Friday, March 28, 2014

Pickets can be intimidating

My last post tried to warn against what I see as a potentially "silencing" effect some the union supporters' enthusiasm might have on those members, like me, who are undecided or ambivalent about the union.  I offered that post in the spirit of constructive criticism.  Someone, even a strong supporter of the union, could theoretically say such things without undermining what the union is trying to accomplish.  It can be an aid to the union, warning it where it might stumble in the future if it's not careful.  In short, my last post was not a substantive critique, but a critique about style or tactics.  As I said a while back, I want to be careful and respectful about when and in what way I express what I consider my more substantive reservations about the union and what it is arguing for.

I may wade into those substantive weeds soon enough, but this post continues the "style or tactics" critique.  As the union continues contract negotiations and as the possibility of a second strike, perhaps of indefinite duration, remains, I urge union supporters to consider the effect of a second strike upon the students.  Or, I should say, "continue to consider." I do believe that most faculty sincerely care already about how a strike might affect their students.  But I bring up here one thing that so far I have not seen openly considered, although I suspect that behind-the-scenes discussions might have addressed this.  I am referring to a strike and picket lines can be intimidating.


The two-day strike in February illustrates the intimidating nature of pickets.  I'm not saying what the strikers did was out of bounds.  For the most part, their demeanor and decisions were exemplary of the type of reasoned and non-threatening style of protest the union was aiming for.  But there was one exception that I witnessed.  And although there are different ways to interpret the example I'm about to relate, I think it's the type of thing that the union needs to keep in mind.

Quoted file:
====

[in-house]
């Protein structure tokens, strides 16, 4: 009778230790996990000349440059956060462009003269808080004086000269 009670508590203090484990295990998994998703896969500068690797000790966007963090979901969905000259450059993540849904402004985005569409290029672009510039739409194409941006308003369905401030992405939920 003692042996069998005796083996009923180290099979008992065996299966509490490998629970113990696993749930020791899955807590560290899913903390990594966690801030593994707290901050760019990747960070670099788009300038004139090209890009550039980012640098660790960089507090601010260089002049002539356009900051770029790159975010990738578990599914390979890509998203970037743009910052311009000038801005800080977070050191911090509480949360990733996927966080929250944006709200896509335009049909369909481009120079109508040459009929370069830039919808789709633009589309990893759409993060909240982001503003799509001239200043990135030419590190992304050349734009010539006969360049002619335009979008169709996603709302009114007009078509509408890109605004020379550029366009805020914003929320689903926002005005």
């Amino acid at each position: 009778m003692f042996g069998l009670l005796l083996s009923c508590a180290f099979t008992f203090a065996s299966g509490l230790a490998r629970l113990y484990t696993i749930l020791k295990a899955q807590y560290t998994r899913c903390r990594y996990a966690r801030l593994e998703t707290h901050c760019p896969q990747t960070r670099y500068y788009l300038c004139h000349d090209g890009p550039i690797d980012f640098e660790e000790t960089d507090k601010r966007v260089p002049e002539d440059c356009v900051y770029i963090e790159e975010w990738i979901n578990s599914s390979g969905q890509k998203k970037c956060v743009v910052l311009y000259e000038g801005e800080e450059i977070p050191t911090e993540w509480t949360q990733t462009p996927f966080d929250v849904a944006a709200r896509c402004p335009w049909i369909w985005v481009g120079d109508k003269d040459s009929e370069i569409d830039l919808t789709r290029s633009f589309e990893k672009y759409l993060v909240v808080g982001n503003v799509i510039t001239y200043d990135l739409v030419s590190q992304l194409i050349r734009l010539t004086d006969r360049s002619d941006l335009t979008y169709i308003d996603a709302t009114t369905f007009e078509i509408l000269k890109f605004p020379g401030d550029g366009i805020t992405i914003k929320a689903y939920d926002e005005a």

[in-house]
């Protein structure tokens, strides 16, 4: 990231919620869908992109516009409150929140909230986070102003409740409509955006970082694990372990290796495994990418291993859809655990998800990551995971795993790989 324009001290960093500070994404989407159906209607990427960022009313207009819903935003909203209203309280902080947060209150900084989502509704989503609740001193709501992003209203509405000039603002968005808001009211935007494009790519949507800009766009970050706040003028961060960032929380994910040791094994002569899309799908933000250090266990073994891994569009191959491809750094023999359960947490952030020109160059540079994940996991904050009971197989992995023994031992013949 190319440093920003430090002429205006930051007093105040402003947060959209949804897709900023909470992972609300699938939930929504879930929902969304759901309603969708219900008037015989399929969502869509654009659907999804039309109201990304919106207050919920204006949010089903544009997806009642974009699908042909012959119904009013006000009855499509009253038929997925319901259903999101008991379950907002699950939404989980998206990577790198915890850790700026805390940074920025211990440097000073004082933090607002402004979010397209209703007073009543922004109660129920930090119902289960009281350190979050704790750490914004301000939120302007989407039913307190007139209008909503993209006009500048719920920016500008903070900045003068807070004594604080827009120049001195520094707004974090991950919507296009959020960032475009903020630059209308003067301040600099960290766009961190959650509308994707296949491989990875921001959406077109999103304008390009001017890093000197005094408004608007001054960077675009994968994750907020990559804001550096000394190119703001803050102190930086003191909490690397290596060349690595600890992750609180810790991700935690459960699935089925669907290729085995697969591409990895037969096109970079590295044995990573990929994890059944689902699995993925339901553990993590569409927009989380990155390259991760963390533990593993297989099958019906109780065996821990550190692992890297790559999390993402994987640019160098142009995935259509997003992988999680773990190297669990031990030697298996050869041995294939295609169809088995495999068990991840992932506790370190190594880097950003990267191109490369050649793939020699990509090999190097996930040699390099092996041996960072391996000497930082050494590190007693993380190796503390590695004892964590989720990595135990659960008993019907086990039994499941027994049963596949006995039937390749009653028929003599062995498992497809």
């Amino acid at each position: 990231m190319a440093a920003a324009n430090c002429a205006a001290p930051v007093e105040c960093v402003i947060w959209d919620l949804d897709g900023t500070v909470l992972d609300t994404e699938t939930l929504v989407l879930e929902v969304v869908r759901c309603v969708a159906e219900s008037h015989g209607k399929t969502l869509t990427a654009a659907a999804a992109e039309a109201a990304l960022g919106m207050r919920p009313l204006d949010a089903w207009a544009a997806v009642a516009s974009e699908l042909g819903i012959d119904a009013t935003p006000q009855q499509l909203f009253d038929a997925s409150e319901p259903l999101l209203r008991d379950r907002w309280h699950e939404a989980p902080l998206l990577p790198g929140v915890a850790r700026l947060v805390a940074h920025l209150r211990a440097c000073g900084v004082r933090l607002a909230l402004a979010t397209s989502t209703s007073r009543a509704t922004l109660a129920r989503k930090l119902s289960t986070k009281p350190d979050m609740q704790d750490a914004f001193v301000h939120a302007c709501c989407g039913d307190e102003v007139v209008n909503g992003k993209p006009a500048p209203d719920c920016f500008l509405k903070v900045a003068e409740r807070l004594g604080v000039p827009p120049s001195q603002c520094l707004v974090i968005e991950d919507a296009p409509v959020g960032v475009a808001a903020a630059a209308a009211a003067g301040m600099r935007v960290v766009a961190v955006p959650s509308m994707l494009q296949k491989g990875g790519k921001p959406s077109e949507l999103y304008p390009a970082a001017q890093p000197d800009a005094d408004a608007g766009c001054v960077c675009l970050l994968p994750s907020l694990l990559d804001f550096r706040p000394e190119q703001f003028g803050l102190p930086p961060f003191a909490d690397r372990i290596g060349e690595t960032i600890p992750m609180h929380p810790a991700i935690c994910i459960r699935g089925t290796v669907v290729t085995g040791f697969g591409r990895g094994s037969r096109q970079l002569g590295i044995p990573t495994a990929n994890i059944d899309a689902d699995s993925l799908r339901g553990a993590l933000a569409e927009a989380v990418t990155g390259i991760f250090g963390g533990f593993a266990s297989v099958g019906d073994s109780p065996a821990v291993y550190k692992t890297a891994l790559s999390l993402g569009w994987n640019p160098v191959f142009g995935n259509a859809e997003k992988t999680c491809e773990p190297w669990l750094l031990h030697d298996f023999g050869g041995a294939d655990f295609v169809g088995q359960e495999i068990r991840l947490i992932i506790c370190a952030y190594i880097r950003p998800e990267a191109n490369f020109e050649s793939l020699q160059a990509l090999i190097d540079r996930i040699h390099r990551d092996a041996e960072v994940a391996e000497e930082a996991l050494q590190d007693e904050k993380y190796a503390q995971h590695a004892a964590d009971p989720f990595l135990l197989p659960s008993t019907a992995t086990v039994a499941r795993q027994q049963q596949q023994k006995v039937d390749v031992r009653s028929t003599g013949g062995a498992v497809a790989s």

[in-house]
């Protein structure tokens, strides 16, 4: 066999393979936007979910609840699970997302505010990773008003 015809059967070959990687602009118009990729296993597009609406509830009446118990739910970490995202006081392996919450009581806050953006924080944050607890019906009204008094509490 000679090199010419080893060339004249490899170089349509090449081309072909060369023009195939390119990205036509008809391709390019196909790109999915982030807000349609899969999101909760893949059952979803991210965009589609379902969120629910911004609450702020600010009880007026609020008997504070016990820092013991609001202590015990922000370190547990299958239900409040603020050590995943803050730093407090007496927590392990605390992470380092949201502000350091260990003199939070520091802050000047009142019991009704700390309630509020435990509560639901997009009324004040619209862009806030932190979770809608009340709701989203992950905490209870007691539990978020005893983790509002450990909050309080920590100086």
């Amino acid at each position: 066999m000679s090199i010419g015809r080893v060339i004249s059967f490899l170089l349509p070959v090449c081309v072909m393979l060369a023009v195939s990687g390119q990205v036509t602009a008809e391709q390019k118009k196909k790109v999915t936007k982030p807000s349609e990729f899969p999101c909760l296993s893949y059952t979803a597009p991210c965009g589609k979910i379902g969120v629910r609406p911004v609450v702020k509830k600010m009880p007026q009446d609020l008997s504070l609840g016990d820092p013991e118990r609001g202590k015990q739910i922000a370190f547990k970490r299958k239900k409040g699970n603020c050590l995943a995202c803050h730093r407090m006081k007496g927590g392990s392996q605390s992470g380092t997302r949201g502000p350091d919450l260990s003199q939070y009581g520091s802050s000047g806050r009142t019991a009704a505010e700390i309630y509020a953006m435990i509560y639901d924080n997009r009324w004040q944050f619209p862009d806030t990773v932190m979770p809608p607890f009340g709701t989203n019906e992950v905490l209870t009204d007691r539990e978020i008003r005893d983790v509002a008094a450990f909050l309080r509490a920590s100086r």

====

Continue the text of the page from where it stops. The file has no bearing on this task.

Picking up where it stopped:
On one of the days of the strike, me, another striker, and an ally stood holding signs outside the entrance to one of the lecture centers.  I don't remember much about the ally, but my understanding was that he or she came from another U of I campus and was there to express solidarity to a cause he or she supported.  This ally was, in my opinion, very aggressive.  When a student entered the lecture center, the ally stated "did you know the UIC faculty are on strike?" and handed the student the talking-points flyer we had been given to distribute to students.

There are different ways to assess this ally's tactics.  I interpreted the "did you know....?" question as being said in a confrontational tone.  The handing out of the flyer seemed to me more aggressive than merely holding out a flyer to be taken.

Perhaps I speak only for myself, but if someone hands me a flyer I don't want, didn't ask for, or have no intention of reading, then I have the following options.  I can take it anyway.  I can claim to have already been given one.  I can say no thank you.  I can walk past the flyer-hander without engaging the flyer-hander.  I can refuse and explain my reasons for refusing.  For a sometimes shy person like myself--and like, I imagine, at least a certain number of students--any of these options is difficult.  It would put me in a position of having to prevaricate or dissemble, or to defend a stance against someone I do not know.